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Old 06-20-2013, 07:54 PM   #31
wkndracer
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Considering a UV Sterilizer...


Based on how this thread developed for me interest ended on 6/15/13.
This will be my final post to it.

Shawn, if you have no objections I think we should move the discussion over to your old thread and I'll cross post what matters there. (your call, let me know here or in PM)

In post#24 I mentioned taking more fish to the lab. I just received the path report and I'm posting it in it's entirety.

Brief background;
These fish arrived here mid year last year as specialty dime size angelfish. Showed little or no outward sign of defect and were roughly 1yr old. Myco was confirmed within the eight fish I received last December after only two losses to wasting and a third failing when tested. The full report was completed in the first quarter of 2013. I still had maintained four fish in a 90g closed loop tank hoping to confirm vertical transmission.
Identifying three as male and one female I had the two secondary males surveyed.

Path. Report;
Report Status: Preliminary 0 Final 1

Fish A = Blue smoke; fish B = “glitter”

Fish A had 2 ulcerations approximately 5 mm in diameter on either side of the body and erythema and swelling of the base of the right pectoral fin. A scraping of one of the ulcers revealed a poorly organized granuloma and numerous white blood cells. Gill and fin biopsies were unremarkable.
Gross findings at necropsy revealed the lower intestine distended with fluid, though no parasites were observed microscopically. Numerous trichomonads were observed in an anterior feces-filled section of intestine. Numerous granulomas were observed in anterior kidney, spleen, and posterior kidney. The liver contained lipid droplets. No gonadal tissue was identified. Spleen and anterior kidney were cultured on tryptic soya agar (TSA) with 5% sheep blood, but no growth occurred.
Histopathology results: Skin-A moderate to severe inflammatory reaction including macrophages and lymphocytes was observed in the dermis, sometimes extending into the muscles, in the region of the ulcers.
Pectoral fin-inflammatory reaction including lymphocytes and macrophages.
Gill-mild to moderate telangiectasia, occasional hyperplasia and fusion; several lamellae enveloped in extensive inflammatory response including macrophages; extensive inflammatory reaction in branchial arch, including many macrophages and one granuloma.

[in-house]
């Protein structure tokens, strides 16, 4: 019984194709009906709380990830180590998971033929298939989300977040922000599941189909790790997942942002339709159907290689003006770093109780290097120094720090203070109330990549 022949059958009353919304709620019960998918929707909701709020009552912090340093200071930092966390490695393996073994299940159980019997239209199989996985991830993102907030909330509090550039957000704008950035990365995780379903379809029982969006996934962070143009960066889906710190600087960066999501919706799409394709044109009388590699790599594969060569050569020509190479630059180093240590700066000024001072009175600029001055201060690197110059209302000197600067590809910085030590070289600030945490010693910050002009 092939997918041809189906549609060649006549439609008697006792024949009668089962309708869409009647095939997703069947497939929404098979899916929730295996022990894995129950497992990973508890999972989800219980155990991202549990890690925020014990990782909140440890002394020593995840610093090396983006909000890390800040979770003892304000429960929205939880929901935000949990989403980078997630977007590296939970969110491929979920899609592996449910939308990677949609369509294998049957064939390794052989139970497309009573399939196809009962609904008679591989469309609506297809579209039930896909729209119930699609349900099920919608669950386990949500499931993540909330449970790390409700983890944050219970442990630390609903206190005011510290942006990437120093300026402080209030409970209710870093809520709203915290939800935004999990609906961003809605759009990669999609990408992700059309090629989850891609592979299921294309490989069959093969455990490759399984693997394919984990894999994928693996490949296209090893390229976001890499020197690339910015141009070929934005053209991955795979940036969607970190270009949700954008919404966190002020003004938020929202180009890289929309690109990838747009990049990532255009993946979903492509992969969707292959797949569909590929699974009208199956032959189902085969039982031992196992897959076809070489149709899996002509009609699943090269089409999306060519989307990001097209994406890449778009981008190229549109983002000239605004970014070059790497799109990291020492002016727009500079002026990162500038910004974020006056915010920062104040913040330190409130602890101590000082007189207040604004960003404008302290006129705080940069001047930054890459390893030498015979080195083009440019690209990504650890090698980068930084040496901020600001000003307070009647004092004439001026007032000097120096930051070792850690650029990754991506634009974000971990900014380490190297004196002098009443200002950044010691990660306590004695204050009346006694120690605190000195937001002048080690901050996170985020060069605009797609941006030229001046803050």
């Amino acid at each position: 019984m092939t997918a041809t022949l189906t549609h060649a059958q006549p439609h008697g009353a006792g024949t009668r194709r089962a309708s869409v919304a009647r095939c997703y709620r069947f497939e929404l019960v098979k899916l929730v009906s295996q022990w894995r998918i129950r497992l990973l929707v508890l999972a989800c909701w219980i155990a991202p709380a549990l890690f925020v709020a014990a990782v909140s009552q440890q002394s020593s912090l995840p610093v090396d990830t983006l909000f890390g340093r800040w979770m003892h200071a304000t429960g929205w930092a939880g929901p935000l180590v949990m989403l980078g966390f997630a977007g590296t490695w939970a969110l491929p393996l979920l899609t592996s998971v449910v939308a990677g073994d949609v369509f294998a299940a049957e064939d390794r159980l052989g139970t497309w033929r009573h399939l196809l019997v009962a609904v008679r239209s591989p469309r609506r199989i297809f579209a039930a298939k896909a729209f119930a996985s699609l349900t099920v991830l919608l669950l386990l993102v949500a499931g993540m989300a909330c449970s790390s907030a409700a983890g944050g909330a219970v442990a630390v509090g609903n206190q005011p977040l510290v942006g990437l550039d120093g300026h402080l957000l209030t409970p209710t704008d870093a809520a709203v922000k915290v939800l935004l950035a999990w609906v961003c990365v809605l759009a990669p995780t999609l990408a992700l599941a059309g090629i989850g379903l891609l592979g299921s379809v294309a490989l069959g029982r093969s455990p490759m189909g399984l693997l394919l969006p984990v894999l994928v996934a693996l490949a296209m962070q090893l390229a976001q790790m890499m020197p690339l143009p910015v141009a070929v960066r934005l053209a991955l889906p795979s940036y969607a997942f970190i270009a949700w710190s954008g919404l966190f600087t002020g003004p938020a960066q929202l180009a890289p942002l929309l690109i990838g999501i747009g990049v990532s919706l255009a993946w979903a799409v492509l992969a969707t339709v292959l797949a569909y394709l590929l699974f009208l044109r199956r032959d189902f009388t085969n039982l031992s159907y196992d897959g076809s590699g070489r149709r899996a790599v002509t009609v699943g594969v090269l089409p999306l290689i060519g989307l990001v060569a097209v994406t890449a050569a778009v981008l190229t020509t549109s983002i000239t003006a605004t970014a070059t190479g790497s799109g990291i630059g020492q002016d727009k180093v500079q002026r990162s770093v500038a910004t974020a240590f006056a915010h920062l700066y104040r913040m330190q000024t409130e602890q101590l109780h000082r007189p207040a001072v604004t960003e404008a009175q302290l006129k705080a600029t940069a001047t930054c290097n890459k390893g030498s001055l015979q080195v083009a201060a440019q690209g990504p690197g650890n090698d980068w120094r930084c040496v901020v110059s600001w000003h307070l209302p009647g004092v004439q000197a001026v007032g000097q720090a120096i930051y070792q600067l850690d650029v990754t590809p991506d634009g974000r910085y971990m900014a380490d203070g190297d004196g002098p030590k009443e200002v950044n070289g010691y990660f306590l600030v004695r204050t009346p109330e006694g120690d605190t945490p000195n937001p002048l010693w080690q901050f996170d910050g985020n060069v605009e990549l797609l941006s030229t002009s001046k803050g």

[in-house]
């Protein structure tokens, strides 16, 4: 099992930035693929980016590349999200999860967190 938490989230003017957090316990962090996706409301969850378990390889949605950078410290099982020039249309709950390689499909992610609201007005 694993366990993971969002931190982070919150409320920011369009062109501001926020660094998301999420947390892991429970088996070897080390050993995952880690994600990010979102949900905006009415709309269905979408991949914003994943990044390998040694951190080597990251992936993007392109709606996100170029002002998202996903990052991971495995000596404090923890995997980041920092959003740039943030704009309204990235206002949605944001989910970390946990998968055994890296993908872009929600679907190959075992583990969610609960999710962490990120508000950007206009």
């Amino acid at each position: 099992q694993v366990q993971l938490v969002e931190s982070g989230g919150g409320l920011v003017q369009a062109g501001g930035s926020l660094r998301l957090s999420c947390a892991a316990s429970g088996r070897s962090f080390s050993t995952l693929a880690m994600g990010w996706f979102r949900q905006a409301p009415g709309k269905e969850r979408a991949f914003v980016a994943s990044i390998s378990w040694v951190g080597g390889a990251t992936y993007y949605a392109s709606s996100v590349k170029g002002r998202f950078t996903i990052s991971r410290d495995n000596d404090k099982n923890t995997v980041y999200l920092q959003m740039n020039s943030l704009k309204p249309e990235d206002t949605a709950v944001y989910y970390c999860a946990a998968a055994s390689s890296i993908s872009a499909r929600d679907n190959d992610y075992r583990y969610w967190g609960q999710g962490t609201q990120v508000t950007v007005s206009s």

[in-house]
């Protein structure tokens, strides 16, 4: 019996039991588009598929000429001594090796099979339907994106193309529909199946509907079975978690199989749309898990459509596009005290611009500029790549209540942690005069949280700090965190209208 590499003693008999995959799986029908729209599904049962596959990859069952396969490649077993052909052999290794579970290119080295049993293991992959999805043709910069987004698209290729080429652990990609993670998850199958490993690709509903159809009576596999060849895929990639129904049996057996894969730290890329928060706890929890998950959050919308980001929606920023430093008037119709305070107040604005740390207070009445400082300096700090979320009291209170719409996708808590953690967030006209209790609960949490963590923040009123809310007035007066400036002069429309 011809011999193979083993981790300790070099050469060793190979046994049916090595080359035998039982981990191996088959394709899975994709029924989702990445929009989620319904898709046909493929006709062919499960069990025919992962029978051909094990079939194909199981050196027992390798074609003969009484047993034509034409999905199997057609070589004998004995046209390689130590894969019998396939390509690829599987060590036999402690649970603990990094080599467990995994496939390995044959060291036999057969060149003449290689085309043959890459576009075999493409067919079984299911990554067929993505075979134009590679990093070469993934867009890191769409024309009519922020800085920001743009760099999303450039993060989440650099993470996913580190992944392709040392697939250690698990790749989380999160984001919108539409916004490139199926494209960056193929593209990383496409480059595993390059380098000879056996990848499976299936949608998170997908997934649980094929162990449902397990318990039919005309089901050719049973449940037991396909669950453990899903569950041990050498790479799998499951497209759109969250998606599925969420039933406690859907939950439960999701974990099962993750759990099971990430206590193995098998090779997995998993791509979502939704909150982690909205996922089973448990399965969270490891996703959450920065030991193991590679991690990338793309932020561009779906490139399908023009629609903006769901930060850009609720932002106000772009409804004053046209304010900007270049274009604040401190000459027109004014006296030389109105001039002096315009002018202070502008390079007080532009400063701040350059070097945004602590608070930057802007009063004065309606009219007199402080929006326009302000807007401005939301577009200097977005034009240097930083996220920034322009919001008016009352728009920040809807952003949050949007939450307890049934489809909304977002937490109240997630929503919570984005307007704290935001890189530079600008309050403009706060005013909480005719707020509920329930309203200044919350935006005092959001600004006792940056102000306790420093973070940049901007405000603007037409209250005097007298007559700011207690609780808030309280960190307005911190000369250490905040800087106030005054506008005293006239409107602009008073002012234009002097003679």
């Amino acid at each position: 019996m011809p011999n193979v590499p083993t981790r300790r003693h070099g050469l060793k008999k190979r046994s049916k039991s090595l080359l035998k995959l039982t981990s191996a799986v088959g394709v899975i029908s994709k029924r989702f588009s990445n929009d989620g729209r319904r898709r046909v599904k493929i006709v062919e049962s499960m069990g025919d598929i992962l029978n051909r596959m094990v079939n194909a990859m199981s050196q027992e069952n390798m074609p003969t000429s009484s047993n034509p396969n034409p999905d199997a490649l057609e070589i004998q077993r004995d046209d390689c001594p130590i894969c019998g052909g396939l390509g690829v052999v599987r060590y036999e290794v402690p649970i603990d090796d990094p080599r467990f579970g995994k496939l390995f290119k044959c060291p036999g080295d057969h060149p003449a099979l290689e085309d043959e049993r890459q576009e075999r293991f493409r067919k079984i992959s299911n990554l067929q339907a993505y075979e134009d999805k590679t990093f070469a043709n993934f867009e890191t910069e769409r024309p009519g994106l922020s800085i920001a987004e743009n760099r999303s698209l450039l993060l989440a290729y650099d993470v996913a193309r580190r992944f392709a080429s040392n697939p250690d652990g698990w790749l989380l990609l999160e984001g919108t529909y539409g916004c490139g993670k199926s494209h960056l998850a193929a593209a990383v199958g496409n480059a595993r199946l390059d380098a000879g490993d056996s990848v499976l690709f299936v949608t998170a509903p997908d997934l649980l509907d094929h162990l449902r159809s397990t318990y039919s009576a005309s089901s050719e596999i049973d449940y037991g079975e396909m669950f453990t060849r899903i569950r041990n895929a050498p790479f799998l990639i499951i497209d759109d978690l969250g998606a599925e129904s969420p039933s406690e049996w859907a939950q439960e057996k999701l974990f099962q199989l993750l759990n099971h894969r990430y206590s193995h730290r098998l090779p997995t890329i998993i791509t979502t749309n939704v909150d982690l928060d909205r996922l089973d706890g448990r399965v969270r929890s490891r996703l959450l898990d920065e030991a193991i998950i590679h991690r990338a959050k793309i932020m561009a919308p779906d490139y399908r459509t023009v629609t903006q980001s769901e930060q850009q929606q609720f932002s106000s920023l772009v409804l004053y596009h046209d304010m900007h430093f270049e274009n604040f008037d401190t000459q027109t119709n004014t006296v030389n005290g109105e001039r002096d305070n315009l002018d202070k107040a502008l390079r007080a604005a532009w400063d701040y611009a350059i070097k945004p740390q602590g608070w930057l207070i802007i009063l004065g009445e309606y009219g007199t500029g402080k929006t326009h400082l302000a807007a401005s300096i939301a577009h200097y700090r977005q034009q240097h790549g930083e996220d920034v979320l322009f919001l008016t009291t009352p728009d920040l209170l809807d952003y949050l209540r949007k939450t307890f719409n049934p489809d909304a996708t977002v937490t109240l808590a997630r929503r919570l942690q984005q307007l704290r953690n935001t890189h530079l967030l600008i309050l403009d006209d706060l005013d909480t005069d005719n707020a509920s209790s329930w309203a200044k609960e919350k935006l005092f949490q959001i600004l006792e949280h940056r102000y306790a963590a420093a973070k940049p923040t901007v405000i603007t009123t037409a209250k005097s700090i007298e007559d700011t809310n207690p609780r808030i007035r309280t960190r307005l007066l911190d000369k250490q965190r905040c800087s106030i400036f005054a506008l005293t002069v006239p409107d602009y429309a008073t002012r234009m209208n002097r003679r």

Intestine-extensive eosinophilic granular cells (EGCs) in submucosa, infrequent foci of lymphocytes.
Liver- mild hepatic lipidosis.
Posterior kidney-extensive severe granulomatous disease acid-fast positive beaded rods observed; numerous hyaline droplets in ~50% tubular epithelium.
Anterior kidney- extensive severe granulomatous disease, approximately 75% of tissue is granulomas; acid-fast positive beaded rods observed.
Spleen- extensive severe granulomatous disease, approximately 90% of tissue is granulomas; occasional acid-fast positive beaded rods observed.
Brain-no significant findings.
Heart-very large coalescing granulomatous structure in ventricle; occasional beaded acid-fast positive rods observed.

Except for through and through ulcerations of the left side of the mouth, Fish B appeared normal. No pathogens were observed on biopsies of skin mucus, gill, and fin. At necropsy the liver of this fish was located in the right coelom, which is highly unusual for this species. Numerous granulomas were observed in spleen, anterior kidney, and light granulomas were present in posterior kidney. Testes was identified, and granulomas were observed within. The intestine appeared normal, but numerous trichomonads were observed. Spleen and anterior kidney were cultured on TSA with 5% sheep blood, and a gram-negative, cytochrome oxidase-positive bacillus (common aquatic environmental bacteria such as Aeromonas, Vibrio, and Pseudomonas and usually opportunistic) grew from both organs.
Histopathology results: Gill-moderate telangiectasia .
Branchial arch- large focus of inflammatory cells, lymphocytes and macrophages.
Mouth lesion- mild multifocal necrosis, moderate to severe inflammation.
Testes-one granuloma containing necrotic cellular debris and acid-fast positive bacteria.
Liver-one small basophilic focus and associated EGCs; one small granuloma that contains a few acid-fast positive bacteria; one focus of large adipocytes.
Heart- large focus of granulomas in ventricle with small groups of EGCs and three acid-fast positive rods; most of atrium is granulomatous inflammation and numerous EGCs.
Posterior kidney-approximately 40% of tissue is severe extensive granulomatous disease; numerous acid-fast positive bacteria observed; approximately 20% of tubular epithelium effaced by hyaline droplets.